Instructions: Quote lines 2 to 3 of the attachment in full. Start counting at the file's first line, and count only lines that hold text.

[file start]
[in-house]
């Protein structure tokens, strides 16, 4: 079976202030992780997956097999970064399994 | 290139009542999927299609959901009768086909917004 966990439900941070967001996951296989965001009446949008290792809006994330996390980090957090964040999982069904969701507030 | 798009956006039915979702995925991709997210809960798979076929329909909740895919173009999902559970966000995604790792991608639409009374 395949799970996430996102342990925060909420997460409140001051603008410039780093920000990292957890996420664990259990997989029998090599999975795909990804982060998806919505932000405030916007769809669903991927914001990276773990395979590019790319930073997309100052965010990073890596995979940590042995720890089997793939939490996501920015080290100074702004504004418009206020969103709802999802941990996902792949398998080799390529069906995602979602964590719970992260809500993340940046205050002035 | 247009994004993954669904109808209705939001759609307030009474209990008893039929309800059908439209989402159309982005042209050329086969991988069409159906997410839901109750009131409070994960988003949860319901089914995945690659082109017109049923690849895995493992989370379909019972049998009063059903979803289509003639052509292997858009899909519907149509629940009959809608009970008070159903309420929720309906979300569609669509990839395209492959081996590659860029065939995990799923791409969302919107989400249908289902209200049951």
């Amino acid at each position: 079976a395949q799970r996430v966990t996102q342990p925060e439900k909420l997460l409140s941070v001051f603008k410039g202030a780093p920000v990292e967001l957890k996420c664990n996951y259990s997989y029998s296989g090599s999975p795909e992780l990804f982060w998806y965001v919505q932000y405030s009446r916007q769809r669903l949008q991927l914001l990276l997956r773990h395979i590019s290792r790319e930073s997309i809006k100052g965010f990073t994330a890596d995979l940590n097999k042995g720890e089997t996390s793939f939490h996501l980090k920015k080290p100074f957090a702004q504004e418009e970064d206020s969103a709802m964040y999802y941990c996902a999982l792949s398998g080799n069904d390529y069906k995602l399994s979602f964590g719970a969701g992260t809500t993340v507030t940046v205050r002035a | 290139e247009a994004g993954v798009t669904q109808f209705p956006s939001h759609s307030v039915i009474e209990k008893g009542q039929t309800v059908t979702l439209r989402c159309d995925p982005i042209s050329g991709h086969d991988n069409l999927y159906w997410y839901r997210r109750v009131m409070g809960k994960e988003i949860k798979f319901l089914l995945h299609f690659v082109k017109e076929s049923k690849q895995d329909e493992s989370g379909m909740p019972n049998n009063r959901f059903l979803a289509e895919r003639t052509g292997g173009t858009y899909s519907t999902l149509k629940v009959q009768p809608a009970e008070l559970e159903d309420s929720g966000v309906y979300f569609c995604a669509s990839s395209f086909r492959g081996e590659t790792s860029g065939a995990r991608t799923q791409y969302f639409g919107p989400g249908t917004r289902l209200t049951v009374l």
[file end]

């Protein structure tokens, strides 16, 4: 079976202030992780997956097999970064399994 | 290139009542999927299609959901009768086909917004 966990439900941070967001996951296989965001009446949008290792809006994330996390980090957090964040999982069904969701507030 | 798009956006039915979702995925991709997210809960798979076929329909909740895919173009999902559970966000995604790792991608639409009374 395949799970996430996102342990925060909420997460409140001051603008410039780093920000990292957890996420664990259990997989029998090599999975795909990804982060998806919505932000405030916007769809669903991927914001990276773990395979590019790319930073997309100052965010990073890596995979940590042995720890089997793939939490996501920015080290100074702004504004418009206020969103709802999802941990996902792949398998080799390529069906995602979602964590719970992260809500993340940046205050002035 | 247009994004993954669904109808209705939001759609307030009474209990008893039929309800059908439209989402159309982005042209050329086969991988069409159906997410839901109750009131409070994960988003949860319901089914995945690659082109017109049923690849895995493992989370379909019972049998009063059903979803289509003639052509292997858009899909519907149509629940009959809608009970008070159903309420929720309906979300569609669509990839395209492959081996590659860029065939995990799923791409969302919107989400249908289902209200049951």
């Amino acid at each position: 079976a395949q799970r996430v966990t996102q342990p925060e439900k909420l997460l409140s941070v001051f603008k410039g202030a780093p920000v990292e967001l957890k996420c664990n996951y259990s997989y029998s296989g090599s999975p795909e992780l990804f982060w998806y965001v919505q932000y405030s009446r916007q769809r669903l949008q991927l914001l990276l997956r773990h395979i590019s290792r790319e930073s997309i809006k100052g965010f990073t994330a890596d995979l940590n097999k042995g720890e089997t996390s793939f939490h996501l980090k920015k080290p100074f957090a702004q504004e418009e970064d206020s969103a709802m964040y999802y941990c996902a999982l792949s398998g080799n069904d390529y069906k995602l399994s979602f964590g719970a969701g992260t809500t993340v507030t940046v205050r002035a | 290139e247009a994004g993954v798009t669904q109808f209705p956006s939001h759609s307030v039915i009474e209990k008893g009542q039929t309800v059908t979702l439209r989402c159309d995925p982005i042209s050329g991709h086969d991988n069409l999927y159906w997410y839901r997210r109750v009131m409070g809960k994960e988003i949860k798979f319901l089914l995945h299609f690659v082109k017109e076929s049923k690849q895995d329909e493992s989370g379909m909740p019972n049998n009063r959901f059903l979803a289509e895919r003639t052509g292997g173009t858009y899909s519907t999902l149509k629940v009959q009768p809608a009970e008070l559970e159903d309420s929720g966000v309906y979300f569609c995604a669509s990839s395209f086909r492959g081996e590659t790792s860029g065939a995990r991608t799923q791409y969302f639409g919107p989400g249908t917004r289902l209200t049951v009374l």